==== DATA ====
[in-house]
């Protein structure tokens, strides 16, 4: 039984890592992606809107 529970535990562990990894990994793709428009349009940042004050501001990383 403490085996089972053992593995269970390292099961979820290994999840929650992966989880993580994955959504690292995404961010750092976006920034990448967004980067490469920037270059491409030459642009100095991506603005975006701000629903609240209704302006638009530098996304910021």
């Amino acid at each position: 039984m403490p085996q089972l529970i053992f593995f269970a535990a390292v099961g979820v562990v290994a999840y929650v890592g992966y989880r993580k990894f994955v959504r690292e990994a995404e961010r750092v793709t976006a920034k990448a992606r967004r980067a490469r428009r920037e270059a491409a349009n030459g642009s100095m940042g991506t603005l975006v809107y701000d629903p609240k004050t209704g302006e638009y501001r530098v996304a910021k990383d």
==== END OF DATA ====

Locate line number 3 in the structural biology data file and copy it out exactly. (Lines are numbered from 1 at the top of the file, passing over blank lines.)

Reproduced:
């Amino acid at each position: 039984m403490p085996q089972l529970i053992f593995f269970a535990a390292v099961g979820v562990v290994a999840y929650v890592g992966y989880r993580k990894f994955v959504r690292e990994a995404e961010r750092v793709t976006a920034k990448a992606r967004r980067a490469r428009r920037e270059a491409a349009n030459g642009s100095m940042g991506t603005l975006v809107y701000d629903p609240k004050t209704g302006e638009y501001r530098v996304a910021k990383d």